Director: Matt Reeves
Cast: Michael Stahl-David, Lizzy Caplan, T.J. Miller, Odette Yustman
Watch Cloverfield online in the UK: Sky Cinema / NOW TV / iTunes / Prime Video (Buy/Rent) / TalkTalk TV / Google Play
Cloverfield is available on MUBI UK as part of a week-long season of curated picks from Nicolas Winding Refn. For more, click here.
What puts the “Clover” in Cloverfield? In short, it’s a giant monster. Where is it from? No idea. What’s its motivation? Not a clue. All we know for sure is it’s big, it’s mean, and it can decapitate the Statue of Liberty from 50 paces. Which is rather intimidating.
What we do get told about in Matt Reeves’ movie are the monster’s potential victims: there’s Rob (Stahl-David), a close friend of Beth (Yustman). He’s leaving for Japan tomorrow, so everyone’s at his place to say farewell, with Hud (Miller) filming the festivities. But Beth storms out after a fight. While he’s calming down, the room starts to shake. Then the lights go out. And Miss Liberty’s head lands outside. Cue bedlam.
Seen entirely through one handheld camera, Cloverfield’s found footage format may seem tired now, but it adds a new angle to the old-school monster movie genre: Reeves uses our narrow field of vision to cleverly keep the creature out of sight (echoing the same approach used by the film’s now-infamous viral marketing campaign). Instead, the director forces us to confront the carnage, offering a uniquely visceral experience – a far cry from ineffective swear-fests the medium has become associated with. Our guide to this frenzied, first person fright-fest is Hud. Providing a humorous and sincere commentary, he anchors the audience as Rob strives to get back to Beth, who’s stuck on the other side of the town formerly recognisable as Manhattan.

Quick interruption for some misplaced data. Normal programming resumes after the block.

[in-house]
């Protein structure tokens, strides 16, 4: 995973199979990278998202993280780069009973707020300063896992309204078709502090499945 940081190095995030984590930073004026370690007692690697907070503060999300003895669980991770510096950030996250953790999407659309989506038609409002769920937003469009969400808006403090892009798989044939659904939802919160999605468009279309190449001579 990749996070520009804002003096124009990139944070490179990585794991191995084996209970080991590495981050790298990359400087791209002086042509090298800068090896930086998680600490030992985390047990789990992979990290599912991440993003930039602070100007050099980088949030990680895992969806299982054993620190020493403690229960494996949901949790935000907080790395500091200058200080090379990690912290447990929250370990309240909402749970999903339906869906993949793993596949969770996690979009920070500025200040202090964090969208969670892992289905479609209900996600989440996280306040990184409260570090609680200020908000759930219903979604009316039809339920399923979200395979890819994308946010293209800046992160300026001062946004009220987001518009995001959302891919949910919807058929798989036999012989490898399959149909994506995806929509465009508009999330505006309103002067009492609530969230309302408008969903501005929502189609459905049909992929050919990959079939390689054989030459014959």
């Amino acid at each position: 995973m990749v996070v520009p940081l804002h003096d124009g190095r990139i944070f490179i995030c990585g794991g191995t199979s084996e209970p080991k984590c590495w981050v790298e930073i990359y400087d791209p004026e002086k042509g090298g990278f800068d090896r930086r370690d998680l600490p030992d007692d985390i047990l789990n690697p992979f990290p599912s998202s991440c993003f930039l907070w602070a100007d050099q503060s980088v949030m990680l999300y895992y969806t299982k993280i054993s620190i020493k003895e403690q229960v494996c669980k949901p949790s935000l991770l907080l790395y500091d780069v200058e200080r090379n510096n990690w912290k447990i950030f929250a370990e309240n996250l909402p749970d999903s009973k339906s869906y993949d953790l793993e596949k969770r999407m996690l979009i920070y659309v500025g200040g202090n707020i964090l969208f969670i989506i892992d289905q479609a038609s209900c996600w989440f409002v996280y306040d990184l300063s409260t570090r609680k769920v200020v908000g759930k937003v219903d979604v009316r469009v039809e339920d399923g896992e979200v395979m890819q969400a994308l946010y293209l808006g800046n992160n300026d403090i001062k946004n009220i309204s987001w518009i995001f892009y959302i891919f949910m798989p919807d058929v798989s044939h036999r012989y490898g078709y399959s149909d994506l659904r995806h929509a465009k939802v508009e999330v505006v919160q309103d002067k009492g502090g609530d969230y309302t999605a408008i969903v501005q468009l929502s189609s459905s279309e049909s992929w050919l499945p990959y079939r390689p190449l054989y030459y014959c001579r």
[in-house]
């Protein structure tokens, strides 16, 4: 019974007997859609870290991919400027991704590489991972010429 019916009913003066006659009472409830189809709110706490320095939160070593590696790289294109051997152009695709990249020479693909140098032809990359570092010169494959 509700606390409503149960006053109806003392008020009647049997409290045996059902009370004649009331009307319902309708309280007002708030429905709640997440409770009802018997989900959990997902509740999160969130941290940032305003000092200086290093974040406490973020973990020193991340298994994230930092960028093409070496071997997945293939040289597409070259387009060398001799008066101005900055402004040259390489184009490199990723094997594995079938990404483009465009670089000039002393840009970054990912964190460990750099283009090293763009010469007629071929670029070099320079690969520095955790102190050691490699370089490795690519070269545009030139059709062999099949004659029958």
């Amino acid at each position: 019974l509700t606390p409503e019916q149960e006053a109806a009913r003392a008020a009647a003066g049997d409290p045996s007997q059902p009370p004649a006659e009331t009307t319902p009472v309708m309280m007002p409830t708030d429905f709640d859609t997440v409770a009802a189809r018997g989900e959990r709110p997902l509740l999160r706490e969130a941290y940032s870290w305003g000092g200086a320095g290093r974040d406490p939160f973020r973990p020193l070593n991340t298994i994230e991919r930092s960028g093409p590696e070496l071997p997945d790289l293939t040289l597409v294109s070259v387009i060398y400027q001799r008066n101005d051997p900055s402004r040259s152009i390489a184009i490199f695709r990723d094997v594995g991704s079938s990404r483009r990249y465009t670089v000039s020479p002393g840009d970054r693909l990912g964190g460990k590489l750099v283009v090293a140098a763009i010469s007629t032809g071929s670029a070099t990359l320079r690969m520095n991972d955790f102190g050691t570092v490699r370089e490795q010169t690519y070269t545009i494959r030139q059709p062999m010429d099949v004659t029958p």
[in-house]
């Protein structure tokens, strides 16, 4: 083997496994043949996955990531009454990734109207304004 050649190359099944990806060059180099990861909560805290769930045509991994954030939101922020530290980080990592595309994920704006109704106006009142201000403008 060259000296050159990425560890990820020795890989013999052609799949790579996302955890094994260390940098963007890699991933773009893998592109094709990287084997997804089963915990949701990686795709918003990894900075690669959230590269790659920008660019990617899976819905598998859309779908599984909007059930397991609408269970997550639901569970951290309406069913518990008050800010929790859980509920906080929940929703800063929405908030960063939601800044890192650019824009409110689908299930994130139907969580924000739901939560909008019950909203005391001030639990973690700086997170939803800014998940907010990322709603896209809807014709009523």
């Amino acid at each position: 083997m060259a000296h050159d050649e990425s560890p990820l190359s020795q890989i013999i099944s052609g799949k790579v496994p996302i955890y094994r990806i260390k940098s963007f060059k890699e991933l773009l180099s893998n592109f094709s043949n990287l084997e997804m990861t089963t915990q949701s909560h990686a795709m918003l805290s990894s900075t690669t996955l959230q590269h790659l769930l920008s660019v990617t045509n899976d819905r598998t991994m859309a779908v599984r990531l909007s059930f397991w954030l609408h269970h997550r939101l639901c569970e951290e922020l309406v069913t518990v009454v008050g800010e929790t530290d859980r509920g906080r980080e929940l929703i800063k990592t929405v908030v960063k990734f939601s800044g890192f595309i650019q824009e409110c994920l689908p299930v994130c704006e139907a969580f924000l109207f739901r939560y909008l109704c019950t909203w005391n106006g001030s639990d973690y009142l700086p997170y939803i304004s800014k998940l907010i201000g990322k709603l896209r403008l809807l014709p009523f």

Scene-stealing supporter Lizzy Caplan has gone on to star in Masters of Sex and True Blood, but at the time of making, the whole of the cast were largely unknown, a fact that still brings an extra sheen of immediacy to the terror. They frantically skirt the edges of the rubble-strewn streets, heading for Central Park via teetering skyscrapers, collapsing bridges and shadowy metro tunnels. Constantly in the shadow of a nameless threat, they only pause to catch their breath or turn on the camcorder’s night vision. When the latter happens during one nail-biting underground set piece, you’ll wish it didn’t. In fact, you may never need laxatives again: available on-demand whenever you need it, Cloverfield repeatedly scares the crap out of you.
If the shock-and-awe tone of the recent Godzilla reboot, with its less engaging human cast, didn’t do it for you, this innovative 2008 gem is well worth a watch. One big shot of adrenaline to your eyeballs, with an underlying hint of all-too-recognisable 9/11 chaos, this is exhilarating and petrifying stuff.
Cloverfield is available on Sky Cinema. Don’t have Sky? You can also stream it on NOW TV, as part of a £11.99 Sky Cinema Month Pass subscription.
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